The science behind the treatment
Initiated by the German Pr W. Roentgen, radiation therapy started just at the verge of the 20th century. External beam radiation therapy (EBRT) is based on use of different types of radiation depending on the type of cancer, its location deep or superficial and also its volume (small or big area). Also the tissue or organ of origin where the cancer spread is an important issue as some tissue are more resistant to the radiation than others. The level of radiation the brain is able to bear is far more important than for instance the testicles. Unlike interstitial radiation where the source of irradiation is placed temporarily or permanently into the body, in the EBRT the source is external and distant. Radiations are produced by variable equipments such as orthovoltage X-ray machines (X-rays), Cobalt-60 machines [Ɣ-rays] (picture 42), linear accelerators or LINAC (high-energy X-rays or electrons), and more rarely proton or even neutron beam machines.
Picture 42 : The Theratron junior a Cobalt-60 radiation therapy equipment in use in the 50’s
- Mechanism of action
The aim of radiations therapy is to break the DNA into the cells in such intense manner to avoid any repair by the system of reparation of DNA (mismatch repair system = DNA MMR) to restore the nuclear material. This molecular bombarding leads to the deaths of the cancerous cells so-called apoptosis and to a lesser extent to the surrounding normal cells with a greater abilty for the latter to heal.
The differents radiation therapeutic modalities
- Three-dimensional conformal radiation therapy (3D-CRT)
Two-dimensional Conventional radiation therapy refers to the old techniques where treatments were planned with a limited number of beams delineated by orthogonal x-rays plan. Beam shapings were limited to simple square or rectangular beams. Due to the low conformity of these treatments, adjacent tissues/organs often fall into the high dose region resulting in treatment side effects. Conversely three-dimensional conformal radiation therapy (3D-CRT) is based on 3D anatomic information provided most of the time by CT-scan using treatment fields that conforms far better to the target volume avoiding as much as possible the surrounding normal tissue. Target volumes are defined in 3 dimensions using contours drawn on many slices from a CT-imaging study (picture 43). It is a multiple stages procedure including patient positioning, a strict immobilization, image acquisition, defining target volume, field shaping as well as dose calculation. The main advantage of the 3D-CRT is the possibility of a dose escalation without increase in normal tissue toxicity. However this technique is still slow and labor intensive.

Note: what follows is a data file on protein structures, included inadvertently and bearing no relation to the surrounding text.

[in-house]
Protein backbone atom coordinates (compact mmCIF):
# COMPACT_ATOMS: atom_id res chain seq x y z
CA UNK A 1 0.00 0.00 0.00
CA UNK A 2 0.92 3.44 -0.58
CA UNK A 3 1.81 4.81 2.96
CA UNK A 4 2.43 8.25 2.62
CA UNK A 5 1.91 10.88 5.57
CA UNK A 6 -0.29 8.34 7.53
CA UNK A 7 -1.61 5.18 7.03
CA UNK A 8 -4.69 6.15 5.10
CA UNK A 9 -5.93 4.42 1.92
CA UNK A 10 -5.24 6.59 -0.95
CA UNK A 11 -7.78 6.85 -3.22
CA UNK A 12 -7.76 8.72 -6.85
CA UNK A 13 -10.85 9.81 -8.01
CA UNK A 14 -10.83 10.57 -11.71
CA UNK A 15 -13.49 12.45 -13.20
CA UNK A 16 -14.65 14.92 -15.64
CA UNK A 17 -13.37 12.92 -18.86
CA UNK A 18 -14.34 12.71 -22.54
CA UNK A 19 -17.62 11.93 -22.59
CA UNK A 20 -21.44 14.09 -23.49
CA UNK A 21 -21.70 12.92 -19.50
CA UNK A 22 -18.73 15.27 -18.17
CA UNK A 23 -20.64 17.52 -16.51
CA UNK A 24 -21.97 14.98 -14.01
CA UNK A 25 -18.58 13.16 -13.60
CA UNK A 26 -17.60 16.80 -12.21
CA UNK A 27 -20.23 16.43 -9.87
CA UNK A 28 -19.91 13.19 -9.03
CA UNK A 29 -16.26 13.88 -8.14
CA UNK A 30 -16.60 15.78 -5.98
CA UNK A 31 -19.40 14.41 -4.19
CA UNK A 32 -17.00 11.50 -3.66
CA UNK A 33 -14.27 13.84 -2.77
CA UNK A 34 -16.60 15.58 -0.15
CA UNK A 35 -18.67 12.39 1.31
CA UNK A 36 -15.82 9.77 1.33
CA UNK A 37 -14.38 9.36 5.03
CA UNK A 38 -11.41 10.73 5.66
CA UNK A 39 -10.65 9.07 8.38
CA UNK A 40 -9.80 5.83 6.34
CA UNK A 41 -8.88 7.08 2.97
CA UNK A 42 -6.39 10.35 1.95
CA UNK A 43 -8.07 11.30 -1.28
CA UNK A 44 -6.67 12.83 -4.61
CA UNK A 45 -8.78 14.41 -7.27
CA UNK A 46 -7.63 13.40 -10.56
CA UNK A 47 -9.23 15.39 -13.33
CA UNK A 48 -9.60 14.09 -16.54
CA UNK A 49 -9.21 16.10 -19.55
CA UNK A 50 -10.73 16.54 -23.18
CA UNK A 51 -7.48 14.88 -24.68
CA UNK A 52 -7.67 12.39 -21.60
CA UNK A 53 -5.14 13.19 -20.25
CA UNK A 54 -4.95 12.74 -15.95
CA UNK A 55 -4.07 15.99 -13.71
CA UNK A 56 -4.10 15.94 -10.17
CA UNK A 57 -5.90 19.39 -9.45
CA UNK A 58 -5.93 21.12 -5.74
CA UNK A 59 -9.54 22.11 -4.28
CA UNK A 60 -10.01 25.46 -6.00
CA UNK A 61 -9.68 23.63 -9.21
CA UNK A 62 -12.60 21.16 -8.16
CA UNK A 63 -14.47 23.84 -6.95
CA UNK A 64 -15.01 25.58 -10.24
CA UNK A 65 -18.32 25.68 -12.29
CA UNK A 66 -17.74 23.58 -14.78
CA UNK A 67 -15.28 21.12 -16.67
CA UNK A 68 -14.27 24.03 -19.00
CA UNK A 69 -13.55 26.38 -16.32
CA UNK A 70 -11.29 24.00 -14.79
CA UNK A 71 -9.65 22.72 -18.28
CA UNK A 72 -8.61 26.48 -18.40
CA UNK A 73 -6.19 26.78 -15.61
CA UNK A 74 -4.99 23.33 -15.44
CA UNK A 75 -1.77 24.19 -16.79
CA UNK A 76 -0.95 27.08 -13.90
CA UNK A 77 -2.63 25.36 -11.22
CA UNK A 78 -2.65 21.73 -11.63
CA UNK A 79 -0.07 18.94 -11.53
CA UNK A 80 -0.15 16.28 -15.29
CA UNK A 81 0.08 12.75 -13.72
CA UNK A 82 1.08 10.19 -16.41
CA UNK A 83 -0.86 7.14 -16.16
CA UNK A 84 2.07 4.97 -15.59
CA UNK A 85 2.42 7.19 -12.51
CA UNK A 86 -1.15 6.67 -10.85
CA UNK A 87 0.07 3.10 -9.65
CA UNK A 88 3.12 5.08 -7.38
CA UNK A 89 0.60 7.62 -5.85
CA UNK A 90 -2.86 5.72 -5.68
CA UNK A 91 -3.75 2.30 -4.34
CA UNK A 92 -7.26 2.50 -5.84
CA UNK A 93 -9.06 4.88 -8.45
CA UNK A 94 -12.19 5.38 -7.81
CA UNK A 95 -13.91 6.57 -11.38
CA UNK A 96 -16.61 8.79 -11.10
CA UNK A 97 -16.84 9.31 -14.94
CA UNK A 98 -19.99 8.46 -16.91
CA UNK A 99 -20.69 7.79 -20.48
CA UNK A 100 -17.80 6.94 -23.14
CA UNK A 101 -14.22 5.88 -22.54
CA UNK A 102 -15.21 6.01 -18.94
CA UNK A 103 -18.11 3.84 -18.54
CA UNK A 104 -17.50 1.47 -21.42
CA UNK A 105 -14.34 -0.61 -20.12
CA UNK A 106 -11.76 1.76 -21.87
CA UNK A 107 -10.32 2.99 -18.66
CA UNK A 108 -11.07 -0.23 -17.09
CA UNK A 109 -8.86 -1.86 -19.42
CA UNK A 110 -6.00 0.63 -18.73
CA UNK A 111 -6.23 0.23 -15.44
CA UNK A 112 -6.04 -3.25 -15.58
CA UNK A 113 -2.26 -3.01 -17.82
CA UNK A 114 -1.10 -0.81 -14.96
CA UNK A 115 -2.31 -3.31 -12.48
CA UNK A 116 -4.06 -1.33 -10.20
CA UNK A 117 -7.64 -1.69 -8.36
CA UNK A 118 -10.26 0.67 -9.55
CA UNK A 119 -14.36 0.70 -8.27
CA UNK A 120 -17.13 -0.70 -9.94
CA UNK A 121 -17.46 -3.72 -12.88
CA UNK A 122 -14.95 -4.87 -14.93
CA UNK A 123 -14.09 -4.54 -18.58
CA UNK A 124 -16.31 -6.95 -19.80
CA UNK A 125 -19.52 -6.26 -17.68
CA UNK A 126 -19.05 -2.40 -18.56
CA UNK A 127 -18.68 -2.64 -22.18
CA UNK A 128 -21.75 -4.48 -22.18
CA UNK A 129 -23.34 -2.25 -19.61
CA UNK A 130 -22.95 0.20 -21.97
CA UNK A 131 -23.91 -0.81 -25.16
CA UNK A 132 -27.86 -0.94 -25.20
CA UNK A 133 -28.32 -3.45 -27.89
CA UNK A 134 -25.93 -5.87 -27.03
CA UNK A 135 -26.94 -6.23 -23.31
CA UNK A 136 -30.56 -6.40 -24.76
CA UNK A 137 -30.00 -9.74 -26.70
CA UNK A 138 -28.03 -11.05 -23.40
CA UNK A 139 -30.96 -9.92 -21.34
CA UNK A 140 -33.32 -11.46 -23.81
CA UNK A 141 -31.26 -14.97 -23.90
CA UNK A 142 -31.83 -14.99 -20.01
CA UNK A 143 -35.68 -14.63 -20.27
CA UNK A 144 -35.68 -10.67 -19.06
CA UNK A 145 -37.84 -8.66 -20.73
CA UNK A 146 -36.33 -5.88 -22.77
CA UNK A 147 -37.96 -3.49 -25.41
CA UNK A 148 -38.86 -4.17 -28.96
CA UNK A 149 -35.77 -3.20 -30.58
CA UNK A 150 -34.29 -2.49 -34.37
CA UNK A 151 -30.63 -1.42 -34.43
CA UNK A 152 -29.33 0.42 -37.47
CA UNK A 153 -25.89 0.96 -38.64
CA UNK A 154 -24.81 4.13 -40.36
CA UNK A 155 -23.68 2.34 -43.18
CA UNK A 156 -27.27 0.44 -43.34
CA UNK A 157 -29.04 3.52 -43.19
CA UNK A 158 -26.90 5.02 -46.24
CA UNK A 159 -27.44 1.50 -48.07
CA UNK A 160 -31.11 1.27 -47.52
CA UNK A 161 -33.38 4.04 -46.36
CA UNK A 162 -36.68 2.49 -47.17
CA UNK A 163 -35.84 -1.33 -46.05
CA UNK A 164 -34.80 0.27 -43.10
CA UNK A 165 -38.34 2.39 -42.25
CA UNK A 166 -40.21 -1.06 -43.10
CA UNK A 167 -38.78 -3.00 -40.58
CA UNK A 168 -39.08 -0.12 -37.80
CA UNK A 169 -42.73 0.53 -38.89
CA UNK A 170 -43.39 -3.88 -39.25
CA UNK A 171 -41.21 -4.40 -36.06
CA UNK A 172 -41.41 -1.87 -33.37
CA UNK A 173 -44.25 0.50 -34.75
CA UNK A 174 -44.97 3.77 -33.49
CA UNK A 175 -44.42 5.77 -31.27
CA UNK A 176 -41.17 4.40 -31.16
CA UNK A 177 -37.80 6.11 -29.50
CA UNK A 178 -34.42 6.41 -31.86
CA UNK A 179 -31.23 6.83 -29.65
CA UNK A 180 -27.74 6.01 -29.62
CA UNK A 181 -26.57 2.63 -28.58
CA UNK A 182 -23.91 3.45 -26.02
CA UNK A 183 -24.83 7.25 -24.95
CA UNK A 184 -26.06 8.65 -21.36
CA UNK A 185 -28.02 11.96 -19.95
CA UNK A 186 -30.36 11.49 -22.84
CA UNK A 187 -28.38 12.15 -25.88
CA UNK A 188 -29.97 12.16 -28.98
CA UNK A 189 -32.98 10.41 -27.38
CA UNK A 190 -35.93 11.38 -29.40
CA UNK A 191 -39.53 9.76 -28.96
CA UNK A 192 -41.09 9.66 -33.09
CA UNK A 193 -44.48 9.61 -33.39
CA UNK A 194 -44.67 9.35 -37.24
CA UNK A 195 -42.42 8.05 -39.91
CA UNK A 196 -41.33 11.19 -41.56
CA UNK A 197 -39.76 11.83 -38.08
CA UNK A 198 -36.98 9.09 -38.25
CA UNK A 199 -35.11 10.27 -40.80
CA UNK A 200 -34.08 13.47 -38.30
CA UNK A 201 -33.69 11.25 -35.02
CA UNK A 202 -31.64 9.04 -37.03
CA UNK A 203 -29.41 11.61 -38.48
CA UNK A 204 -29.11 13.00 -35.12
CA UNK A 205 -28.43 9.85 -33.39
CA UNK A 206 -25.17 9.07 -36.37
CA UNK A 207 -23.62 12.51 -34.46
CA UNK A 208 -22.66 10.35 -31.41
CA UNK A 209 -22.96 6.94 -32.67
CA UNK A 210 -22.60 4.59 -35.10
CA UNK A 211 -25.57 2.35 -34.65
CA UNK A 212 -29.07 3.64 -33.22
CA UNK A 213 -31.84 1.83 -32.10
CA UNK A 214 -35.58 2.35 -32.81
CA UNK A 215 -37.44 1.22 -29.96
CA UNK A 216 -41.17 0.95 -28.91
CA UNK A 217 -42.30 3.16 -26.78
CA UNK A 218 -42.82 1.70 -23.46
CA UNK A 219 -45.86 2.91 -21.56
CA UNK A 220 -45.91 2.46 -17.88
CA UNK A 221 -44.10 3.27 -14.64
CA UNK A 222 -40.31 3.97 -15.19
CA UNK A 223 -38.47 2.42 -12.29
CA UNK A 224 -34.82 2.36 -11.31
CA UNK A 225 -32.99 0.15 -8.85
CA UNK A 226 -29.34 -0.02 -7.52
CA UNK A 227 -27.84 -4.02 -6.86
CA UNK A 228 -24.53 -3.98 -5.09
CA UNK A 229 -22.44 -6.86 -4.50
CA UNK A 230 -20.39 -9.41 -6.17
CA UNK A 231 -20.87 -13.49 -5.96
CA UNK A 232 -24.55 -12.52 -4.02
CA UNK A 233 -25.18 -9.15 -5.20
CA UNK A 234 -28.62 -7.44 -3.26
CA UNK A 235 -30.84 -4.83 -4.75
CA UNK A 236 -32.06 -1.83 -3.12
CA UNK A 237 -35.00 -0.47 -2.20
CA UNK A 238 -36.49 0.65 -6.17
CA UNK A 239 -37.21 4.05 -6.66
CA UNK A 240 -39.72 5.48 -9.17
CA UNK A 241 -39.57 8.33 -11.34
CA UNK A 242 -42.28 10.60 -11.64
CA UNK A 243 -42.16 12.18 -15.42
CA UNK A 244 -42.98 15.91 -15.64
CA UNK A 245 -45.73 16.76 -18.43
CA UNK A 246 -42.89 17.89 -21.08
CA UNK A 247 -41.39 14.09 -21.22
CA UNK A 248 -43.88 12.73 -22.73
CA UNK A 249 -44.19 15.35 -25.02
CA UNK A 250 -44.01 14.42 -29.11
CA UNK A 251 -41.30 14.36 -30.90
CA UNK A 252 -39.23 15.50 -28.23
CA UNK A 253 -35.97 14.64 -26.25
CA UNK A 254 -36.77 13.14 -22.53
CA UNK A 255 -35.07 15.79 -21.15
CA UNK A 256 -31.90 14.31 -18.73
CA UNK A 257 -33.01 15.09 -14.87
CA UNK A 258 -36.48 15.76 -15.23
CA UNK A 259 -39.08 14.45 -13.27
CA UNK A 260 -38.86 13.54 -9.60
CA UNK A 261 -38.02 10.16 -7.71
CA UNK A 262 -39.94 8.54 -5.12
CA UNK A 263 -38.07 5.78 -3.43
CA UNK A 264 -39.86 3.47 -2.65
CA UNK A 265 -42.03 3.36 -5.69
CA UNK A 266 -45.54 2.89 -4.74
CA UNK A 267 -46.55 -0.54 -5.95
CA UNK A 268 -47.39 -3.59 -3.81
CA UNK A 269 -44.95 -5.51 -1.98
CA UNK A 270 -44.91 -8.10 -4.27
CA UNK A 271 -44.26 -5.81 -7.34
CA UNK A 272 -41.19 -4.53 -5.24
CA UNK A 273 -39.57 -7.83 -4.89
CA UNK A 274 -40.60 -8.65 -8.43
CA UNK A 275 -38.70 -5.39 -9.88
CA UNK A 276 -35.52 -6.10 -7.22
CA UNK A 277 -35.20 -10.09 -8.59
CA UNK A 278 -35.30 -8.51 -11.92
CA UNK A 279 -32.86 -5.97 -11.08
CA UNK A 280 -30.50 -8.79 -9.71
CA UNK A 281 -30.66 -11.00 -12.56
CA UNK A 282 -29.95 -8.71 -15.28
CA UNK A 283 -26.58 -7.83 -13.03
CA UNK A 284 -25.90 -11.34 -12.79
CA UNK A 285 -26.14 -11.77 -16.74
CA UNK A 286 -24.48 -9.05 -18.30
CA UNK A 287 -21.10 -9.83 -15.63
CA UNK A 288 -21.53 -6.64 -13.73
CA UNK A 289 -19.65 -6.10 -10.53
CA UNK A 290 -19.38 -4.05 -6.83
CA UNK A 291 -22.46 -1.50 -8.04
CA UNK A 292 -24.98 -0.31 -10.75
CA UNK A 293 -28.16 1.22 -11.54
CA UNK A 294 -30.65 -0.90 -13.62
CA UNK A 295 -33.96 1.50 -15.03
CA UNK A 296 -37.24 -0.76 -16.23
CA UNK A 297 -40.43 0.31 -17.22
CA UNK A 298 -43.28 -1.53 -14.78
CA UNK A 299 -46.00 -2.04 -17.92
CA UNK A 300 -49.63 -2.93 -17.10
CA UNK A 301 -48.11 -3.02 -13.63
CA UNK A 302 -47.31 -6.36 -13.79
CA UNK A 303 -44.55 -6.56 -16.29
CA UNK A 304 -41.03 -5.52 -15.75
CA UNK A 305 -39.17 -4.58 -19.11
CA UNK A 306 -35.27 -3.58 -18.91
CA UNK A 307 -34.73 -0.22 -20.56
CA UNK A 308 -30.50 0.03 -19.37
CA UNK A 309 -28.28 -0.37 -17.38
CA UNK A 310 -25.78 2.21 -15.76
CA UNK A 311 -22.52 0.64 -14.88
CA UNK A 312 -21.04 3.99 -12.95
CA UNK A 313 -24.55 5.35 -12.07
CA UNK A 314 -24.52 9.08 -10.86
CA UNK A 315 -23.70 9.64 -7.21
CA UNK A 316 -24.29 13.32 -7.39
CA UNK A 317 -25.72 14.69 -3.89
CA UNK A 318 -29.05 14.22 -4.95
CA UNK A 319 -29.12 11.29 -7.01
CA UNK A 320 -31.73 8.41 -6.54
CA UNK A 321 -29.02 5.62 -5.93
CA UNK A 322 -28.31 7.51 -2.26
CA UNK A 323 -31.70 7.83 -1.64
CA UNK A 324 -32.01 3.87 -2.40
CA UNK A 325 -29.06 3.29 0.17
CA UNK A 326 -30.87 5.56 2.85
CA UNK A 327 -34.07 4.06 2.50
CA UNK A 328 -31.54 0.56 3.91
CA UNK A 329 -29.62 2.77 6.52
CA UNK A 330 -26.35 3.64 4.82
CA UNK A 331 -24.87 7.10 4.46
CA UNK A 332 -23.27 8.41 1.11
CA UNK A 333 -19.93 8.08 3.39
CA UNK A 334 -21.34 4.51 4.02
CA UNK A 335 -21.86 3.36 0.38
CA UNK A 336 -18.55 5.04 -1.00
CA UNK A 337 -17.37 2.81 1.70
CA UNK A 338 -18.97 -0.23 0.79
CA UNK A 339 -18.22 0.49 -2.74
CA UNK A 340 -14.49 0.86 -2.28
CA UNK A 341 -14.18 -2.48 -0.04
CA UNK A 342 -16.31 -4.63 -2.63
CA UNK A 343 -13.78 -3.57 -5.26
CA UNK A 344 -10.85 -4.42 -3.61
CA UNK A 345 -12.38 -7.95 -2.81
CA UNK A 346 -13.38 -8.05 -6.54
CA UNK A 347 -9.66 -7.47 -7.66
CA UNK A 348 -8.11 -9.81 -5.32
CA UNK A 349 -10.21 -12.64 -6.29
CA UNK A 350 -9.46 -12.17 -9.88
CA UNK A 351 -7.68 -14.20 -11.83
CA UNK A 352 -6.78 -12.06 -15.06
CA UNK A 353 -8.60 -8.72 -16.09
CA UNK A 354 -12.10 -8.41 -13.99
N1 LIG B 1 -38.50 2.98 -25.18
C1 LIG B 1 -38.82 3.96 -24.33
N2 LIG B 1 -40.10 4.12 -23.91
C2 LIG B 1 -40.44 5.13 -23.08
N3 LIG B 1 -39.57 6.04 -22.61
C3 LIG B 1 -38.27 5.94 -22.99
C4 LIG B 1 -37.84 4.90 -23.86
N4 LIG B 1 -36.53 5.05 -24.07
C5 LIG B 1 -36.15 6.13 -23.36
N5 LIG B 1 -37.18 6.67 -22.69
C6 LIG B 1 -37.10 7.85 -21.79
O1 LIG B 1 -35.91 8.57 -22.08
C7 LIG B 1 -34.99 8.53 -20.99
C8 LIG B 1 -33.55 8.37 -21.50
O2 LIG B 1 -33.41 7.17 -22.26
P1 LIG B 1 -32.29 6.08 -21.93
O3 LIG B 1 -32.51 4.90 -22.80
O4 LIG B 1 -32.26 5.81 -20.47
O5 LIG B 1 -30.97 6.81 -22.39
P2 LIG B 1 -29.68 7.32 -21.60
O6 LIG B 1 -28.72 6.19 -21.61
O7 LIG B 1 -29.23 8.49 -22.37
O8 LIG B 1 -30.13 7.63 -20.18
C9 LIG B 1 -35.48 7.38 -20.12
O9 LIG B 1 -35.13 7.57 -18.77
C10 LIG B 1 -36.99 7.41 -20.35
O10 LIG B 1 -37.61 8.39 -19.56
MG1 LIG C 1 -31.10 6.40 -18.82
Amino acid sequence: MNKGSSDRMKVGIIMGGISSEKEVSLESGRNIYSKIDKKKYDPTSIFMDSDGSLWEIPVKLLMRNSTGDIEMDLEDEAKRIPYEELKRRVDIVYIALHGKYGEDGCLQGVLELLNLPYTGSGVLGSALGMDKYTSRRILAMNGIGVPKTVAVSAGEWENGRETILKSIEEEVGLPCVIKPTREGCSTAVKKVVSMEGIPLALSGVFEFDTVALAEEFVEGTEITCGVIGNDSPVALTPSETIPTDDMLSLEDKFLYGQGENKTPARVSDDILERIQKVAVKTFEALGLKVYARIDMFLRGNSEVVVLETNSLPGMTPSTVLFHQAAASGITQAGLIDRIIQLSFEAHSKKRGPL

- Intensity modulated radiation therapy (IMRT)
The intensity modulated radiation therapy (IMRT) is an advanced form of 3D-CRT and represents the most common type of EBRT. An innovative technology is used to produce more uniform dose distribution with the same main goals : to intensify the irradiation on the tumour target and to alleviate the surrounding toxicity. Fluence files are electronically transmitted to the computer controlled linear accelerator to deliver the intensity-modulated beams. By using more than 9 angles beams and thousands of segments, it allows a higher dose escalation to the most aggressive cancer cells (picture 44). The principal IMRT modalities are the image guided radiation therapy (IGRT) with the use of realtime imaging during the procedure instead of pre-radiation imaging acquisition and volumetric modulated arc therapy (VMAT) based on a 360° complete arc of radiation units.
- Stereotaxic body radiation therapy (SBRT)
A technological step further is more based on biological knowledges than technological improvement. The rationale stands on the relationship between radiation dose and cytotoxicity effect where a few large individual doses have more cell-killing effect than the same dose given gradually. In that perspective a whole cure of EBRT will last 1 to 5 days instead of weeks. SBRT is also the fruit of technological progresses with the development of the Gamma Knife®, X-Knife®, CyberKnife®, and Clinac® (picture 45).